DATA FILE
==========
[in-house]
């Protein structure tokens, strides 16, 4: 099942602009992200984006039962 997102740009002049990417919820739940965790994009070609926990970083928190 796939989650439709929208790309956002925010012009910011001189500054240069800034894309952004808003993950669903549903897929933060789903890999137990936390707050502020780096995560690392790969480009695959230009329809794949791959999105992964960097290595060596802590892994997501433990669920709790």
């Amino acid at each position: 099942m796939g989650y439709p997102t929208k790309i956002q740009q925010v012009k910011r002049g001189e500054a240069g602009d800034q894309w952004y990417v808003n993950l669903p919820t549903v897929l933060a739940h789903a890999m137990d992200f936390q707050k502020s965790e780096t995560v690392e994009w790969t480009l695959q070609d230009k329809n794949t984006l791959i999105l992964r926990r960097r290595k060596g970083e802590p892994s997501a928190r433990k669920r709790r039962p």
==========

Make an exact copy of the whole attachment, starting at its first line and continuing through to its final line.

[in-house]
């Protein structure tokens, strides 16, 4: 099942602009992200984006039962 997102740009002049990417919820739940965790994009070609926990970083928190 796939989650439709929208790309956002925010012009910011001189500054240069800034894309952004808003993950669903549903897929933060789903890999137990936390707050502020780096995560690392790969480009695959230009329809794949791959999105992964960097290595060596802590892994997501433990669920709790």
């Amino acid at each position: 099942m796939g989650y439709p997102t929208k790309i956002q740009q925010v012009k910011r002049g001189e500054a240069g602009d800034q894309w952004y990417v808003n993950l669903p919820t549903v897929l933060a739940h789903a890999m137990d992200f936390q707050k502020s965790e780096t995560v690392e994009w790969t480009l695959q070609d230009k329809n794949t984006l791959i999105l992964r926990r960097r290595k060596g970083e802590p892994s997501a928190r433990k669920r709790r039962p």